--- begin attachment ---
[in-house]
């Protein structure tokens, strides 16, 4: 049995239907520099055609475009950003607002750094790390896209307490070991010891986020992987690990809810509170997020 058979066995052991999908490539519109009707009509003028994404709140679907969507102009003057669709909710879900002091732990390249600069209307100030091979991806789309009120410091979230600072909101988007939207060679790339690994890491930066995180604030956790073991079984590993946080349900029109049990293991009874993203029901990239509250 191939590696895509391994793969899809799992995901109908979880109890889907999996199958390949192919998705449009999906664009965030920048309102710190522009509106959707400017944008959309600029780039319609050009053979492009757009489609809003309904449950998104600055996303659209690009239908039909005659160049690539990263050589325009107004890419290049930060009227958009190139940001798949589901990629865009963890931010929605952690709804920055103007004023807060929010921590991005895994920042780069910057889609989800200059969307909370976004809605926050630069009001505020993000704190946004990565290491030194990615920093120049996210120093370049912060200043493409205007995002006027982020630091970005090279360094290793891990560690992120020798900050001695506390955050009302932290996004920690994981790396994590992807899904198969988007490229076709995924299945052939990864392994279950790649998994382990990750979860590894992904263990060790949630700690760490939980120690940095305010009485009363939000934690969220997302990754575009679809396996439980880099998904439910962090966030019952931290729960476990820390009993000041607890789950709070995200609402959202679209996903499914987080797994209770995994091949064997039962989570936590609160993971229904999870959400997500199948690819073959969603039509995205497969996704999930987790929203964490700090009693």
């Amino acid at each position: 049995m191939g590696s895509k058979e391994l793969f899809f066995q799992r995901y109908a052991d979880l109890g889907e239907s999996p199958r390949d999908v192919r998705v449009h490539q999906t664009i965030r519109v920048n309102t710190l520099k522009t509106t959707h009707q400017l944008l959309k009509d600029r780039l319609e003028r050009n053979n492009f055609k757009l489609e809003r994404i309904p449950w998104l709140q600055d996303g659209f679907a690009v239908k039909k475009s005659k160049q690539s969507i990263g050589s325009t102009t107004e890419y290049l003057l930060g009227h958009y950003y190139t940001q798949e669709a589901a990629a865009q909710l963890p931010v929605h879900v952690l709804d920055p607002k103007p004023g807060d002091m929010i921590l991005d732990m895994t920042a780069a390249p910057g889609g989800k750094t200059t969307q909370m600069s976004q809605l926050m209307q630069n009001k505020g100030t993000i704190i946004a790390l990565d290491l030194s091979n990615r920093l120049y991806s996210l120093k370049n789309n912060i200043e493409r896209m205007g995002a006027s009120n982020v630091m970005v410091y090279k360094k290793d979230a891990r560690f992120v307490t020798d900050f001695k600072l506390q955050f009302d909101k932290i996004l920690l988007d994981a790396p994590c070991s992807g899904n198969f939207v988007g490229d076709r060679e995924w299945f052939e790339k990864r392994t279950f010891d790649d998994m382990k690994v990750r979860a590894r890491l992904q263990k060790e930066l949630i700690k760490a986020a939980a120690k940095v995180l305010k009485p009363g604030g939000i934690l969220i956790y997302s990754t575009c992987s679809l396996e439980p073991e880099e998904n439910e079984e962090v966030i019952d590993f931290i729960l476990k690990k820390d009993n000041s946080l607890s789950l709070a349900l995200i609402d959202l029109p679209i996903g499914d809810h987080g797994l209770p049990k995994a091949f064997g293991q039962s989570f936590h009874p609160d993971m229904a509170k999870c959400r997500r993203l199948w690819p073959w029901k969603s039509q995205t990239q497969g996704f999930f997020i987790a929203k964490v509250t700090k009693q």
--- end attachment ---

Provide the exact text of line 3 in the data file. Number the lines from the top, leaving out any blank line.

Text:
């Amino acid at each position: 049995m191939g590696s895509k058979e391994l793969f899809f066995q799992r995901y109908a052991d979880l109890g889907e239907s999996p199958r390949d999908v192919r998705v449009h490539q999906t664009i965030r519109v920048n309102t710190l520099k522009t509106t959707h009707q400017l944008l959309k009509d600029r780039l319609e003028r050009n053979n492009f055609k757009l489609e809003r994404i309904p449950w998104l709140q600055d996303g659209f679907a690009v239908k039909k475009s005659k160049q690539s969507i990263g050589s325009t102009t107004e890419y290049l003057l930060g009227h958009y950003y190139t940001q798949e669709a589901a990629a865009q909710l963890p931010v929605h879900v952690l709804d920055p607002k103007p004023g807060d002091m929010i921590l991005d732990m895994t920042a780069a390249p910057g889609g989800k750094t200059t969307q909370m600069s976004q809605l926050m209307q630069n009001k505020g100030t993000i704190i946004a790390l990565d290491l030194s091979n990615r920093l120049y991806s996210l120093k370049n789309n912060i200043e493409r896209m205007g995002a006027s009120n982020v630091m970005v410091y090279k360094k290793d979230a891990r560690f992120v307490t020798d900050f001695k600072l506390q955050f009302d909101k932290i996004l920690l988007d994981a790396p994590c070991s992807g899904n198969f939207v988007g490229d076709r060679e995924w299945f052939e790339k990864r392994t279950f010891d790649d998994m382990k690994v990750r979860a590894r890491l992904q263990k060790e930066l949630i700690k760490a986020a939980a120690k940095v995180l305010k009485p009363g604030g939000i934690l969220i956790y997302s990754t575009c992987s679809l396996e439980p073991e880099e998904n439910e079984e962090v966030i019952d590993f931290i729960l476990k690990k820390d009993n000041s946080l607890s789950l709070a349900l995200i609402d959202l029109p679209i996903g499914d809810h987080g797994l209770p049990k995994a091949f064997g293991q039962s989570f936590h009874p609160d993971m229904a509170k999870c959400r997500r993203l199948w690819p073959w029901k969603s039509q995205t990239q497969g996704f999930f997020i987790a929203k964490v509250t700090k009693q």